The Prose Works of Jonathan Swift, D.D. - Volume 07 eBook

This eBook from the Gutenberg Project consists of approximately 345 pages of information about The Prose Works of Jonathan Swift, D.D..
the utmost industry.  The chief-justice sent them back nine times, and kept them eleven hours, until, being perfectly tired out, they were forced to leave the matter to the mercy of the judge, by what they call a special verdict.  During the trial, the chief-justice, among other singularities, laid his hand on his breast, and protested solemnly that the author’s design was to bring in the Pretender, although there was not a single syllable of party in the whole treatise; and although it was known that the most eminent of those who professed his own principles, publicly disallowed his proceedings.  But the cause being so very odious and unpopular, the trial of the verdict was deferred from one term to another, until, upon the Duke of Grafton’s, the lord lieutenant’s arrival, his grace, after mature advice, and permission from England, was pleased to grant a noli prosequi.”

     This Chief Justice Whitshed was the same who acted as judge on
     Harding’s trial for printing the fourth Drapier letter.  Swift never
     forgot him, and took several occasions to satirize him bitterly.

* * * * *

     The text of the present edition is based on the Dublin edition of
     1720 and collated with the texts of Faulkner, 1735, and
     Miscellanies of same date.

     [T.  S.]

A

PROPOSAL

For the universal Use

Of Irish Manufacture,

IN

Cloaths and Furniture of Houses, &c.

UTTERLY

Rejecting and Renouncing

Every Thing wearable that comes from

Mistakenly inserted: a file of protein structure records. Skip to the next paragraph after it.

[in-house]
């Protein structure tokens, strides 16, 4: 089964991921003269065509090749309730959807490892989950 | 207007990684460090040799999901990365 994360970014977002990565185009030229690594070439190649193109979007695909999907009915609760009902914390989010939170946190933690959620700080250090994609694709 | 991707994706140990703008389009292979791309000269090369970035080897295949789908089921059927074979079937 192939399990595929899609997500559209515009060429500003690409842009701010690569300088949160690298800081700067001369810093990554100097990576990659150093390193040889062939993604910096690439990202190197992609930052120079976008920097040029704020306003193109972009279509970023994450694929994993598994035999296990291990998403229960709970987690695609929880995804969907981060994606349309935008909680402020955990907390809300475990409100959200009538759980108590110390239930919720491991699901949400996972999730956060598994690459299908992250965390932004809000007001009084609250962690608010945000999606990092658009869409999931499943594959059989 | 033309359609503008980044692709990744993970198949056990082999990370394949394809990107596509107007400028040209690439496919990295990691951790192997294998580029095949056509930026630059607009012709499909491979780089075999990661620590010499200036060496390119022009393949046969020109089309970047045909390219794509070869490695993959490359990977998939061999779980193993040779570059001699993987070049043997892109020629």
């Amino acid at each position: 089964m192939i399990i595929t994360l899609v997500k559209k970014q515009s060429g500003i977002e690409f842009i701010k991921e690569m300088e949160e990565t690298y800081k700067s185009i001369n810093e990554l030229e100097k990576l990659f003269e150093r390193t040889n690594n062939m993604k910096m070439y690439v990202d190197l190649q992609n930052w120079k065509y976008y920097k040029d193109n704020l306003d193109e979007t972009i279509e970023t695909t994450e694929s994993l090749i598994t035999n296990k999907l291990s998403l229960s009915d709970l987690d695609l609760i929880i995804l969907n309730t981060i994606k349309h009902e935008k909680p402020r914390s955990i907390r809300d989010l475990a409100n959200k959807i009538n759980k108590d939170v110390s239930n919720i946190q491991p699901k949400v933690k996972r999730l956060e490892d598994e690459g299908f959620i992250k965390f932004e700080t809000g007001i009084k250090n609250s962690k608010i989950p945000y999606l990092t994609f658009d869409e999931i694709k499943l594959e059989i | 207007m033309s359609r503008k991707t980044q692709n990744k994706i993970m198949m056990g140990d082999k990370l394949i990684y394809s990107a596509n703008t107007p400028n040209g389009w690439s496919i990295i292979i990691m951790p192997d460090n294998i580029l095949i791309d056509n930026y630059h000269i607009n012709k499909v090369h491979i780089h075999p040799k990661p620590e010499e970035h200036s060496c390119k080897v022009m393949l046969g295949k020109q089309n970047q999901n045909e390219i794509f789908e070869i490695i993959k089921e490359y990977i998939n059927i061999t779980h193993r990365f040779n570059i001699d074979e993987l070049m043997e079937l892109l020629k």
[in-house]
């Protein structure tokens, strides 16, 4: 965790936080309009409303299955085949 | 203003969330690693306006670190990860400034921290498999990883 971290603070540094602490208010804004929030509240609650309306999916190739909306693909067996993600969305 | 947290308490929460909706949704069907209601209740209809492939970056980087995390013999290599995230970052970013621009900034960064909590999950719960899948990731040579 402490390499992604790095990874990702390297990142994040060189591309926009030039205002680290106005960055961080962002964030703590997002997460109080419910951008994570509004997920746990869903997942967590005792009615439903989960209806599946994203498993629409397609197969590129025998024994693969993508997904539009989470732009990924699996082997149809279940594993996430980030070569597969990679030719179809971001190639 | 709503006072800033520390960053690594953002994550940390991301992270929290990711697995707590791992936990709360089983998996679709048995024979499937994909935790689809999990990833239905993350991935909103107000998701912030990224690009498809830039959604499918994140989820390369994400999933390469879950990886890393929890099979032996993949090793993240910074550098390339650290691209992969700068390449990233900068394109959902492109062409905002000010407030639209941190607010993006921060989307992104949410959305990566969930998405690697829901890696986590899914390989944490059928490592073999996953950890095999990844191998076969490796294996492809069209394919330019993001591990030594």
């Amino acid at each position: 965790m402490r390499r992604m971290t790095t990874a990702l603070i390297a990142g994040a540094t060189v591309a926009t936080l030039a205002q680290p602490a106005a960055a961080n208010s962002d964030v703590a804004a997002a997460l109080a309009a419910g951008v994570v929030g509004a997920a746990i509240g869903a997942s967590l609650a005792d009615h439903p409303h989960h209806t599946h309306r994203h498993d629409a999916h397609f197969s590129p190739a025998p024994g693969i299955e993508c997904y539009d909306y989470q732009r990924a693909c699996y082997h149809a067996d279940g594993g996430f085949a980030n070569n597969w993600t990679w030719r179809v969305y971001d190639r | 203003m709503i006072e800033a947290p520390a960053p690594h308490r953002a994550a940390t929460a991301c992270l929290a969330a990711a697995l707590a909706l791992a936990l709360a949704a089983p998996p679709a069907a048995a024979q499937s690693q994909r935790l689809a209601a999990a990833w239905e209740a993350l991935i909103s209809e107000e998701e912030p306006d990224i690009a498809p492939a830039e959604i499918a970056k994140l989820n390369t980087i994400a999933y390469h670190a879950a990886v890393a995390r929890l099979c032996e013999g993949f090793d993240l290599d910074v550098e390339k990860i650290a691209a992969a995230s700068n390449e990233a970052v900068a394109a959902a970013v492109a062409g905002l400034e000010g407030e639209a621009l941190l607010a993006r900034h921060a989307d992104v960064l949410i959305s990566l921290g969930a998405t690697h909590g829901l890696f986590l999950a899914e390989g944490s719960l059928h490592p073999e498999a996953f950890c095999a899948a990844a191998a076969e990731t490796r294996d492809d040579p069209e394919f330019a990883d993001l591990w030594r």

ENGLAND.

* * * * *

Dublin:  Printed and Sold by E.  Waters, in Essex-street, at the Corner of Sycamore-Alley, 1720.

A PROPOSAL FOR THE UNIVERSAL USE OF IRISH MANUFACTURE, IN CLOTHES
AND FURNITURE OF HOUSES, &c.

UTTERLY REJECTING AND RENOUNCING EVERY THING WEARABLE THAT COMES FROM
ENGLAND.

It is the peculiar felicity and prudence of the people in this kingdom, that whatever commodities or productions lie under the greatest discouragements from England, those are what we are sure to be most industrious in cultivating and spreading.  Agriculture, which hath been the principal care of all wise nations, and for the encouragement whereof there are so many statute laws in England, we countenance so well, that the landlords are everywhere by penal clauses absolutely prohibiting their tenants from ploughing; not satisfied to confine them within certain limitations, as it is the practice of the English; one effect of which is already seen in the prodigious dearness of corn, and the importation of it from London, as the cheaper market:[6] And because people are the riches of a country, and that our neighbours have done, and are doing all that in them lie, to make our wool a drug to us, and a monopoly to them; therefore the politic gentlemen of Ireland have depopulated vast tracts of the best land, for the feeding of sheep.[7]

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